To make moose muffle stew, you must first abandon any dream of mounting your moose head over the fireplace. Instead, the muffle, or nose, including the moose’s gargantuan upper lip and nostrils, will become the centerpiece of a savory dish found throughout the northern regions of North America, especially Canada and Alaska.
Preparing moose muffle stew is no easy feat. First, the muffle must be cleaned, skinned, and cut into chunks. The simplest stew might feature chopped muffle, a diced onion, and fat salt pork simmered gently in a kettle for several hours. But most muffle-stew masters agree that throwing in moose bones (especially from the jaw) or specifically bone marrow adds essential depth to the broth. Many chefs also add potatoes, carrots, and beans near the end of the cooking process, while others enhance the stew’s heartiness and texture by adding flour dumplings or rice.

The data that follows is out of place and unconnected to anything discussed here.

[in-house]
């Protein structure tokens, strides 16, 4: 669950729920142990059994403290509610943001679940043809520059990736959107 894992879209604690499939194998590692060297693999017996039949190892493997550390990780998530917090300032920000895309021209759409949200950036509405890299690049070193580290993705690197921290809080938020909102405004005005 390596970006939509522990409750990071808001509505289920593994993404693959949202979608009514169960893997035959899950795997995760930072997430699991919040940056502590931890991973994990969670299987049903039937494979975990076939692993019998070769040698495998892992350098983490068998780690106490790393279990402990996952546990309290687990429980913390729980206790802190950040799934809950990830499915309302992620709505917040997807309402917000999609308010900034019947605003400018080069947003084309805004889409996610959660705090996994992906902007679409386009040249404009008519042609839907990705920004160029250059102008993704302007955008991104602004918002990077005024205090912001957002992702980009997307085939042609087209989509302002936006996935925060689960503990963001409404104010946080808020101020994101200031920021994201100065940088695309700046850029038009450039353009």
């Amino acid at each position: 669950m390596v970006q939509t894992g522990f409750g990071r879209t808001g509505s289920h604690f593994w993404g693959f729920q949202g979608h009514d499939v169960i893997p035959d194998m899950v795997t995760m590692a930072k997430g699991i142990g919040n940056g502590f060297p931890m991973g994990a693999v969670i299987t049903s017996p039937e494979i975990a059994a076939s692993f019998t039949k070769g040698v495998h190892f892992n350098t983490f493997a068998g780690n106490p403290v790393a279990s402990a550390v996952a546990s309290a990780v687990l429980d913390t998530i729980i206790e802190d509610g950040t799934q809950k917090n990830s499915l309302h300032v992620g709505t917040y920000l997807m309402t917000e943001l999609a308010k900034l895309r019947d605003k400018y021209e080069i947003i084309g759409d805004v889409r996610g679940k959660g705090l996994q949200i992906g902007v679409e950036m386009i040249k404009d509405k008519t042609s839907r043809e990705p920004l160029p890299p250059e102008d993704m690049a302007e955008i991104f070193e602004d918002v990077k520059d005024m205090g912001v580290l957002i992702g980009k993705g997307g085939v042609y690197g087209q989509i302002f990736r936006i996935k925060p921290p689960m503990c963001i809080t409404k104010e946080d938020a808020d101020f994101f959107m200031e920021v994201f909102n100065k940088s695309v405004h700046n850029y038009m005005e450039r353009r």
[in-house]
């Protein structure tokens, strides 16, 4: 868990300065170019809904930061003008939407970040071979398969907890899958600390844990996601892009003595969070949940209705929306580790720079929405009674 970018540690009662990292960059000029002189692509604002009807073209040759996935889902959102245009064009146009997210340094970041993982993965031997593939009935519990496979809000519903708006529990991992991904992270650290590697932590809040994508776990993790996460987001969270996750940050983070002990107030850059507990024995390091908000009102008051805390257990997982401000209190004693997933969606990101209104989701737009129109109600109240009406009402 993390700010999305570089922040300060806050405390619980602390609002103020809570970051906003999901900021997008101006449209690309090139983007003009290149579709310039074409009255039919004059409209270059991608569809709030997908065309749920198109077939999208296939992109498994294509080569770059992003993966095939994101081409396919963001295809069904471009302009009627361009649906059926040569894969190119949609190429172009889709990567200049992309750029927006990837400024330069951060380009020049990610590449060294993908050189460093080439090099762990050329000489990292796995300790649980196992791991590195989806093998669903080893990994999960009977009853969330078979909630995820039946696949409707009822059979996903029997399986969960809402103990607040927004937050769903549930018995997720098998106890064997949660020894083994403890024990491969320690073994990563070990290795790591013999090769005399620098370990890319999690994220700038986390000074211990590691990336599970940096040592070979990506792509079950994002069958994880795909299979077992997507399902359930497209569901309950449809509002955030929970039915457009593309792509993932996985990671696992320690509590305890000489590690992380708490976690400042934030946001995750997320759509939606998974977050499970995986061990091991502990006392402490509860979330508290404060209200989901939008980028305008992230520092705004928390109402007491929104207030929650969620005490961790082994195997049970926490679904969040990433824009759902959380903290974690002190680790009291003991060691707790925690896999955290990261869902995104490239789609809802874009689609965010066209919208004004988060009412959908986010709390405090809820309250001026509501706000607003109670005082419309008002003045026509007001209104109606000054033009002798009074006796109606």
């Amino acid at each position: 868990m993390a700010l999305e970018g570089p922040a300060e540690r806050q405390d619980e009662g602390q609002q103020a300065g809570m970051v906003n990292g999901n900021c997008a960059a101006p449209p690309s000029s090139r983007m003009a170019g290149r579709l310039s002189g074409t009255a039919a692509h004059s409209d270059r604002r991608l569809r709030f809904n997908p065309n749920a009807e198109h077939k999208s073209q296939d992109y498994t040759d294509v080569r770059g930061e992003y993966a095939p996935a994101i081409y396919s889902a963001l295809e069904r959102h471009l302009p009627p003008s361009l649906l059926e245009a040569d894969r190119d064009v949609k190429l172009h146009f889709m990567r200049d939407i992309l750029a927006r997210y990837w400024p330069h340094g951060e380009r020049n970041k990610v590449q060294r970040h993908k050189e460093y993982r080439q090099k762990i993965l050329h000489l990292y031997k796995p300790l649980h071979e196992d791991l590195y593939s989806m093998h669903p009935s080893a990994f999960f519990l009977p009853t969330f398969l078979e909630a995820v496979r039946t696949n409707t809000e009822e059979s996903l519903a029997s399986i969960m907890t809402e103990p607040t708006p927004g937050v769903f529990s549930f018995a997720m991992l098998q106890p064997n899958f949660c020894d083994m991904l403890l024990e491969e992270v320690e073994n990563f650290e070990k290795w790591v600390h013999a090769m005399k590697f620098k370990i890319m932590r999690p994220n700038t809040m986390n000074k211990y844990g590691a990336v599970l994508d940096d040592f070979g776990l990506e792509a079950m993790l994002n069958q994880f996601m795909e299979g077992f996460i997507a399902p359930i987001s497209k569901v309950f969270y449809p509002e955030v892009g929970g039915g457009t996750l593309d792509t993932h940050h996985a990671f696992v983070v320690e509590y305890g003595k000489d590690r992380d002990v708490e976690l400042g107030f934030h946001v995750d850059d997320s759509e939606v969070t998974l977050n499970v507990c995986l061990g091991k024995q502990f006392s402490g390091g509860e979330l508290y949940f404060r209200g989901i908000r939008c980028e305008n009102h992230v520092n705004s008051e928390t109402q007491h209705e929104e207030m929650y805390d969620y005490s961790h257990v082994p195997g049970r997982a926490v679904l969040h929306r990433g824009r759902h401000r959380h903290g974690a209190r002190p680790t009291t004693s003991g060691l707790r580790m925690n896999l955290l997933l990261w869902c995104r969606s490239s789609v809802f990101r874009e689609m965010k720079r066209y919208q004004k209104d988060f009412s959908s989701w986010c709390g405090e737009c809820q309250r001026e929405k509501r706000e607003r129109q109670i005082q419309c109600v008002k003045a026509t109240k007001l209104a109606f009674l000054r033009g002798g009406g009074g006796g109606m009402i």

When stewed slowly, the meat and marrow tenderize, releasing their umami flavor. One man dining at a Native American outpost in the late 19th century described a meal featuring moose muffle as “the most toothsome and savoury of all the dishes within the range of the gastronomic art. It is white and tender as spring chicken, yet firm and substantial as fresh beef, with a flavor combining the excellencies of both.” During the same period, the widowed proprietor of a Canadian boarding house became so famous for her moose muffle soup that it was jarred and shipped to England.
Though less commonly found on tables today, moose muffle still finds its way onto the grill or into the stew pot in hunting communities throughout North America.